No one outside of my immediate family knew.

For a week we hunkered down, ate soup and spoke to nobody. Normal things continued: teaching, working, shopping, writing, even blogging.

There is no point, we said to each other, not until we know.

Except we did know. We absolutely knew.

It began so similarly to my original diagnosis, with pain. Searing, crawling into work bent double and being sent home, no, to the doctors immediately, Anthony! That kind of pain.

Not man-flu.

Pain. Crying for a day under the duvet pain.

How…

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Guest Blog: Five Fascinating Facts about Alexander Pushkin

I just came across this post and thought it worth re-blogging under interesting facts

Interesting Literature

By Karen Langley


1. 
His matrilineal great grandfather was a black African page brought over to Russia as a slave. Abram Petrovich Gannibal (1696–1781) was kidnapped and taken to Russia as a gift for Peter the Great. Gannibal was educated in France to the profession of a military engineer, later progressing to become governor of Reval and finally Général en Chef (which was the 3rd most senior army rank) – in charge of the building of sea forts and canals in Russia.

2. Pushkin met Gogol!  By 1831 Pushkin’s literary influence had grown and at that time he met Nikolai Gogol, who was then in the early stages of his career. Gogol had published his first volumes of Ukrainian tales and Pushkin supported him, publishing some of his most famous short stories in the The Contemporary, a magazine he founded in 1836. After Pushkin’s death, Gogol went on…

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Radio Interview about my novel on BBC Radio Sussex

On Friday 18th October I will be interviewed on the radio about my forthcoming novel ‘Just Two Weeks’

I will be interviewed by Sarah Gorrel live on ‘Drivetime’ at 4.00.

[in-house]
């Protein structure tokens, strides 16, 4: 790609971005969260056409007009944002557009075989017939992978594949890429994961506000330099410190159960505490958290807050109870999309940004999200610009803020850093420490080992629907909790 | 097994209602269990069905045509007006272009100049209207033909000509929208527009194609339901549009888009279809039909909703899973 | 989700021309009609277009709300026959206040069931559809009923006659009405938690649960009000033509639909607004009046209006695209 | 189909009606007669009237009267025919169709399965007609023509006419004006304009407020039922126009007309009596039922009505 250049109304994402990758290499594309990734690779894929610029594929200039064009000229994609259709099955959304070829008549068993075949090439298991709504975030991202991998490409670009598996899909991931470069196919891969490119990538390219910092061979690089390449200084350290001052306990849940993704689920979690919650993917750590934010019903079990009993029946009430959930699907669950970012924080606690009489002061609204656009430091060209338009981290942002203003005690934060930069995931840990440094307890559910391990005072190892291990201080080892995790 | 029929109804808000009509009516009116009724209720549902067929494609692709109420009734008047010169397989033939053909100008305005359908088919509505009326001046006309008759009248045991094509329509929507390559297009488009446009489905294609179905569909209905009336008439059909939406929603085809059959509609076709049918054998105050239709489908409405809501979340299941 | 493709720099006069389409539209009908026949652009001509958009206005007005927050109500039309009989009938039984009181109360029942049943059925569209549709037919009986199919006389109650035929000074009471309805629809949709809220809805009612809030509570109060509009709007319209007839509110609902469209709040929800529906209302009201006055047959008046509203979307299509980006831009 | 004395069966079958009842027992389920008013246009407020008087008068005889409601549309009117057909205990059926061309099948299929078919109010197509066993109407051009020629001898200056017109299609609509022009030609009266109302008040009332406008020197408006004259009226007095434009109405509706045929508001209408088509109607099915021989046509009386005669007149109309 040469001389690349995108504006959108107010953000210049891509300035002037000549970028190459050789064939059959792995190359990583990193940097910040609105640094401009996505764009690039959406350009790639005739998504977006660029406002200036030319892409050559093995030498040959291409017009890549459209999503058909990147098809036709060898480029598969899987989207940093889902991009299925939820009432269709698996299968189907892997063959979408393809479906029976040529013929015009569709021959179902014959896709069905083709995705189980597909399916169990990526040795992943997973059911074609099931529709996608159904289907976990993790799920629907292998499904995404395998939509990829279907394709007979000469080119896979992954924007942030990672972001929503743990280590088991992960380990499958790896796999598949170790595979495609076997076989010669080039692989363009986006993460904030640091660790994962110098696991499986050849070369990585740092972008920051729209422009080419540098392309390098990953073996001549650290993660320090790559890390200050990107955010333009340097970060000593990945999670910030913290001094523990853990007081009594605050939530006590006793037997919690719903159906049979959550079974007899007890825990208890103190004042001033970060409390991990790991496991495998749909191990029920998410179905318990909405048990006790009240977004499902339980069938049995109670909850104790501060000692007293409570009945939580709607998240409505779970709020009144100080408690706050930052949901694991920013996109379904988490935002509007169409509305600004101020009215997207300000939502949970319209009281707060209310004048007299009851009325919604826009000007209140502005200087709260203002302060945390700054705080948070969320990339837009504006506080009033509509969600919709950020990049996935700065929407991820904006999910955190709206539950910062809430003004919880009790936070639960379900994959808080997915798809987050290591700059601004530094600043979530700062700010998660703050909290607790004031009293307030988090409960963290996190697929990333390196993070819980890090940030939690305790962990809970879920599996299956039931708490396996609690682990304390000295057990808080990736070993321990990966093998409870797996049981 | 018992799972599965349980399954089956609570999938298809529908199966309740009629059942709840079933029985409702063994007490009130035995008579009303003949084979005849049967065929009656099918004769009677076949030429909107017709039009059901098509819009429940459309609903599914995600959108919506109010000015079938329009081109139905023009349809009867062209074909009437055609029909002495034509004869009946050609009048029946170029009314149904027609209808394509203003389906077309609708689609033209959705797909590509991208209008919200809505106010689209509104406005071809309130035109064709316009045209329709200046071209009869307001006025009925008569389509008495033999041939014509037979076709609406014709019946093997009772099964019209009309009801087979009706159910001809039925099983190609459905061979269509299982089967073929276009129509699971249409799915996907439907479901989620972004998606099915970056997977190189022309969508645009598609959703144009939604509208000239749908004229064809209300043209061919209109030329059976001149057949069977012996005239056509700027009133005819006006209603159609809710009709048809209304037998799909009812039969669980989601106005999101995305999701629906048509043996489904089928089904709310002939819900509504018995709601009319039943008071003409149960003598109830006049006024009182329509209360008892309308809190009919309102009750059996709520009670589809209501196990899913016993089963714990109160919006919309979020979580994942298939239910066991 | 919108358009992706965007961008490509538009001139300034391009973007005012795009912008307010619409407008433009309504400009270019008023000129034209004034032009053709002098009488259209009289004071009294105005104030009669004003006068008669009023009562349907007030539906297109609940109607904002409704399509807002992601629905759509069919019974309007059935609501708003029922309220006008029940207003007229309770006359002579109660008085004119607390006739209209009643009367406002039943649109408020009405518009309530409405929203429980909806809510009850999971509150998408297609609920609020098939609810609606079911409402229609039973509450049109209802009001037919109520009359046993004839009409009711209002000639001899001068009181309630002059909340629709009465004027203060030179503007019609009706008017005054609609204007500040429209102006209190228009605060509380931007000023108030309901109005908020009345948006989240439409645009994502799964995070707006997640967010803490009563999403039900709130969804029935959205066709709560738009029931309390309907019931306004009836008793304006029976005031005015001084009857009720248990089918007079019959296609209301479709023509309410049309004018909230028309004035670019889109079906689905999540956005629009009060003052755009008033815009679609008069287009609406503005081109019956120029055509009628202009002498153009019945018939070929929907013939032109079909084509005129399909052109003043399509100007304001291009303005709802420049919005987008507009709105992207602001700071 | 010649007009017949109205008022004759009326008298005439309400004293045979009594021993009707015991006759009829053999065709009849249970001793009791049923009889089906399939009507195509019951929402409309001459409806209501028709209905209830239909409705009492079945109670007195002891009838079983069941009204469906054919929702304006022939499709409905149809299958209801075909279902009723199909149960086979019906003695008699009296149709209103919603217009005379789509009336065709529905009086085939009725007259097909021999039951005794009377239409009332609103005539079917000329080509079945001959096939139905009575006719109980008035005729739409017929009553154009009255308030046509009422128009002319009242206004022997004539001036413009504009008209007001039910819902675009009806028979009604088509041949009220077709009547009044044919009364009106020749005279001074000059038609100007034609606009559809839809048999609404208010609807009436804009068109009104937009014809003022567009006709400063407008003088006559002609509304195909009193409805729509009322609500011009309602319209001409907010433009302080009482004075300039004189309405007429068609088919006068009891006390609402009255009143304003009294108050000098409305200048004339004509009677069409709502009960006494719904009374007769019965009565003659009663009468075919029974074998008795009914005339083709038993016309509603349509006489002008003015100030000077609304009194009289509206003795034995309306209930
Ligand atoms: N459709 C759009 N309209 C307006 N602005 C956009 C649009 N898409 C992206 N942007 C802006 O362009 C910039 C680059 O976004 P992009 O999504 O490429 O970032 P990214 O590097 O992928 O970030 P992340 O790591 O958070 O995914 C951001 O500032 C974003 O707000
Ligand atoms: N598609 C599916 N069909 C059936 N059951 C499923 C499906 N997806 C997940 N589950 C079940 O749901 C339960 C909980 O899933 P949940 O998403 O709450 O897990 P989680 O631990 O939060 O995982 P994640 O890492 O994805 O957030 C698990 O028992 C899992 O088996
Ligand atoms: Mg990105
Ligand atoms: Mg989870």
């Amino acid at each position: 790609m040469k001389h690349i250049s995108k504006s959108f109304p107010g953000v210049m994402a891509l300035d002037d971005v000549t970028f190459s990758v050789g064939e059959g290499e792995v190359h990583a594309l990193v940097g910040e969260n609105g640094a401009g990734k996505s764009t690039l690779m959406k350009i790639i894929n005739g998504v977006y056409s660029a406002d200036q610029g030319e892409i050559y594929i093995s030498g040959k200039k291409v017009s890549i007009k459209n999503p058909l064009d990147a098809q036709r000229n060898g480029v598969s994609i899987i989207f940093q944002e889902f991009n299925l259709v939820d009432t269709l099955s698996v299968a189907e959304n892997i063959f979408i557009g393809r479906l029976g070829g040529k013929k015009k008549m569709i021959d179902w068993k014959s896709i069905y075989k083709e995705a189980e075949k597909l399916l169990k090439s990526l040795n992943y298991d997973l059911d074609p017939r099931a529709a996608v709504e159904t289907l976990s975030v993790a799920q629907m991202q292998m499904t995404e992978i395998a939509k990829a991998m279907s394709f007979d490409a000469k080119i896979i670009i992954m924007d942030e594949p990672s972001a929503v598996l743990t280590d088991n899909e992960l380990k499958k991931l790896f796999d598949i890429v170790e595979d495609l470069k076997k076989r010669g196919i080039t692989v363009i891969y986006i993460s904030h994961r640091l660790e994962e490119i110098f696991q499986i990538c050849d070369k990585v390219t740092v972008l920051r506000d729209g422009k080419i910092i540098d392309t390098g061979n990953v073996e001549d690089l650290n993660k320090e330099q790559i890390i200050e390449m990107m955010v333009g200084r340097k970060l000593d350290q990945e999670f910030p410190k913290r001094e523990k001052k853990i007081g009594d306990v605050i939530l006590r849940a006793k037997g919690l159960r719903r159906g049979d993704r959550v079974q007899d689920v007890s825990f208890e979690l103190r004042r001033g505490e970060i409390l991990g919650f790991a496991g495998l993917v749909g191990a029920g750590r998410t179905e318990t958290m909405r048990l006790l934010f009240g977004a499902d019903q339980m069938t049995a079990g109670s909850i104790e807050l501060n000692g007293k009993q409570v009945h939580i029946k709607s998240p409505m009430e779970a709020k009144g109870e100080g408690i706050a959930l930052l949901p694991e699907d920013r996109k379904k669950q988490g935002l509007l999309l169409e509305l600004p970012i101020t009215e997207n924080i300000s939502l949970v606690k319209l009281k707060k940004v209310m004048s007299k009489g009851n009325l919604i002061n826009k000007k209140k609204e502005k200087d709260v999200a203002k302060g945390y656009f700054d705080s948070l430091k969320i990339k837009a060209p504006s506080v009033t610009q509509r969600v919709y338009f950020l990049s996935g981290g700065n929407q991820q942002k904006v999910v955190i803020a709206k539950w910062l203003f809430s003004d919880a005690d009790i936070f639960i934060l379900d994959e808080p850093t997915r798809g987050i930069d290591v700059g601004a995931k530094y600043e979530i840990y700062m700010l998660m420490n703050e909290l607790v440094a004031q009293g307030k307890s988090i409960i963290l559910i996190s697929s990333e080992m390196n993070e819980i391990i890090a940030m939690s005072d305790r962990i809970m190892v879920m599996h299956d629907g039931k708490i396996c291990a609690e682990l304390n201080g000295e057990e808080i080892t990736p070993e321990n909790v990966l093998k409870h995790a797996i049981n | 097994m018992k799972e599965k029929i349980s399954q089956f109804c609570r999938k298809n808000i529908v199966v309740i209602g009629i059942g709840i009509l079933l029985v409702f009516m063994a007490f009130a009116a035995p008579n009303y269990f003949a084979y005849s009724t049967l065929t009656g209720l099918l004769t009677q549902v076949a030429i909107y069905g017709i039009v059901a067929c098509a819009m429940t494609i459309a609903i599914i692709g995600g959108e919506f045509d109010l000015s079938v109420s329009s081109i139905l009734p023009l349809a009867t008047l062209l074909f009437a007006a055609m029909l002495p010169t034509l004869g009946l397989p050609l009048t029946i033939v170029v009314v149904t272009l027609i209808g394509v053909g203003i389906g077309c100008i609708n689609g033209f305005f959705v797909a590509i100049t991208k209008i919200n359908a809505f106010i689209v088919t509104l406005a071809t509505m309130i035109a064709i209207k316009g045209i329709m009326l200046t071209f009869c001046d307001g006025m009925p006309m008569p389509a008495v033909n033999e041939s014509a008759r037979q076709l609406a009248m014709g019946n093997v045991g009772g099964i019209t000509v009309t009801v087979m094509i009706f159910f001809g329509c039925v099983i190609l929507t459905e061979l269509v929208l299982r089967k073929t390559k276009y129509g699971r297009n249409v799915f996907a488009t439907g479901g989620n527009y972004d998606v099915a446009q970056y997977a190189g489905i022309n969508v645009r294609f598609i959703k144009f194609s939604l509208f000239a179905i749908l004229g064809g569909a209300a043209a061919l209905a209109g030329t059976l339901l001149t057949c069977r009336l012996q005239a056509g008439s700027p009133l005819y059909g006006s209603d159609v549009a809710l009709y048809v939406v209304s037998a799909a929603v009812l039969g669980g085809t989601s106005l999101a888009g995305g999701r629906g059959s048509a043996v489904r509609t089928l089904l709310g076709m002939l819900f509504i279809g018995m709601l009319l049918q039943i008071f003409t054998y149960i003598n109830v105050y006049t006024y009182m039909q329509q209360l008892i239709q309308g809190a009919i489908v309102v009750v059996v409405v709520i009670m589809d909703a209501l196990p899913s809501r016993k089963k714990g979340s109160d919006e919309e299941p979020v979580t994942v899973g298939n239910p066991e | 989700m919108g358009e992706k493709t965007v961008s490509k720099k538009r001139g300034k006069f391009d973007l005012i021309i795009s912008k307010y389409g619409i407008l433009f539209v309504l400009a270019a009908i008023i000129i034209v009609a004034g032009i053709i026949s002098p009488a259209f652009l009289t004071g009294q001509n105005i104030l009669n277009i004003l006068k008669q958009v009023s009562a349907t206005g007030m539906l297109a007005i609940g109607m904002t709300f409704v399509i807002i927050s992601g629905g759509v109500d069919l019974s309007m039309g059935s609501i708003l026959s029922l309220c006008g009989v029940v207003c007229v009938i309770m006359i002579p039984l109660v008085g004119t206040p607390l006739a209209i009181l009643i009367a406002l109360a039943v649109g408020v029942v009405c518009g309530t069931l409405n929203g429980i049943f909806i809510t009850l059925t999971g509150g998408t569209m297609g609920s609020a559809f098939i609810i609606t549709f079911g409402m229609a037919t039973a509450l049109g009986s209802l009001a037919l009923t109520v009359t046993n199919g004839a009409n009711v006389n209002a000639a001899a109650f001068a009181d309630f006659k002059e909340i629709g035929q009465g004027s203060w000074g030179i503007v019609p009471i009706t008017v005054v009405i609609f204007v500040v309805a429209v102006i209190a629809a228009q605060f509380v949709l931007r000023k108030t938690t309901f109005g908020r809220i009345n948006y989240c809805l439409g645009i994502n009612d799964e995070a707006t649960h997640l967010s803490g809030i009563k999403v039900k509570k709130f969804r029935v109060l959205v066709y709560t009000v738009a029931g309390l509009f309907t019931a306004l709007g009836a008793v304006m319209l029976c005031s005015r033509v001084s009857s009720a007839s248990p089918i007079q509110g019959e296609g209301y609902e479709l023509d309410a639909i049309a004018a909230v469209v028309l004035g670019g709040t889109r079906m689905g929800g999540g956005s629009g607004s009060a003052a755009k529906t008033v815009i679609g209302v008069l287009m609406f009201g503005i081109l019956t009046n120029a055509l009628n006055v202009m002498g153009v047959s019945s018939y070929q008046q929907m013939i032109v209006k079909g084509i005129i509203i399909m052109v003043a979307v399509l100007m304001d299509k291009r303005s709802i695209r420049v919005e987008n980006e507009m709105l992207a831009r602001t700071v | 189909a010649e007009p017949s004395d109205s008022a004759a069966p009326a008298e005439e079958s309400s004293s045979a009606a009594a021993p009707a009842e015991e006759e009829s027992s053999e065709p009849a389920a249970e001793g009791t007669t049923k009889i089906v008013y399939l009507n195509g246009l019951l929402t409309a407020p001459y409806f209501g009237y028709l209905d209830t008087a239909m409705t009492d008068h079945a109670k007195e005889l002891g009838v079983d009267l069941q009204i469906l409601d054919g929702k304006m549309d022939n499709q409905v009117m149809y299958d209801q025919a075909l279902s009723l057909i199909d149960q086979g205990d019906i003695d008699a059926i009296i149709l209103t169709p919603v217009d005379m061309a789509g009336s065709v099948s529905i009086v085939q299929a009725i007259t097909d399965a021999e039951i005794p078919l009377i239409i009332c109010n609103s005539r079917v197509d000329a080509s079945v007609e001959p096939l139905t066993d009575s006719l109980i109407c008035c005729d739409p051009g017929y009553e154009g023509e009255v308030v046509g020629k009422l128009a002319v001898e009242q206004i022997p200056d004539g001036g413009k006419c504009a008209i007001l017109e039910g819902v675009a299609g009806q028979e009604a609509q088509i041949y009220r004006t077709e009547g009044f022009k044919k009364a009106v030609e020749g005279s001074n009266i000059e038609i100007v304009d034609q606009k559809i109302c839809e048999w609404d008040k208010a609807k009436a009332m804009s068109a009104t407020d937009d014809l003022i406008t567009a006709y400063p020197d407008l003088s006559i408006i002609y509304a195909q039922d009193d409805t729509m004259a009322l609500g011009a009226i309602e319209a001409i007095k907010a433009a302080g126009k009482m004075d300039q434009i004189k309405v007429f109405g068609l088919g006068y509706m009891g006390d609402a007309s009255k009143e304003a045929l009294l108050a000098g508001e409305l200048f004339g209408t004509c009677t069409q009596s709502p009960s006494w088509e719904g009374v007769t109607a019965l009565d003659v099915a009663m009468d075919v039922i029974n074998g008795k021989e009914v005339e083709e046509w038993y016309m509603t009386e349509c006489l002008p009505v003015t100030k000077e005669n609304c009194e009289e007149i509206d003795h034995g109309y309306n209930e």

Why not listen!  95.3 FM    104.5 FM Digital

Book Cover

Book Cover

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Book cover New!

JUST TWO WEEKS v7 FINAL FINAL Cover front onlyThis is the new cover for my psychological suspense ‘Just Two Weeks’. I think it’s a Wow! My book launch is on 16th October and the release date is 11th November.

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Another novel?

Image After I’d spent two years (well actually it was more than that) sweating, tearing my hair out, despairing, I decided that was it. No more. I’d spend the time doing other things. Have some fun! But no, A plan began to form in my brain. Another idea. The bug has returned. Or maybe it never went. Perhaps it was just fooling me and lying dormant. So the hard work starts again….

 

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Copy editors, the unsung heroes. (Just Two Weeks has been copy edited)

I’ve just had my novel ‘copy editingJust Two Weeks’ copy edited. ‘Oh thanks,’ I said as I handed over the full manuscript. ‘But there won’t be many errors. I must have read it 100 times and I know it so well I probably could recite it all by heart.’ (joke). But no, the copy editor found sentences which would benefit from a changed word. She found missing dialogue marks and commas. There were double spaces which she dutifully deleted. Now there is not one mistake. I reckon copy editors are the unsung heroes of all writing. Where would we be without them?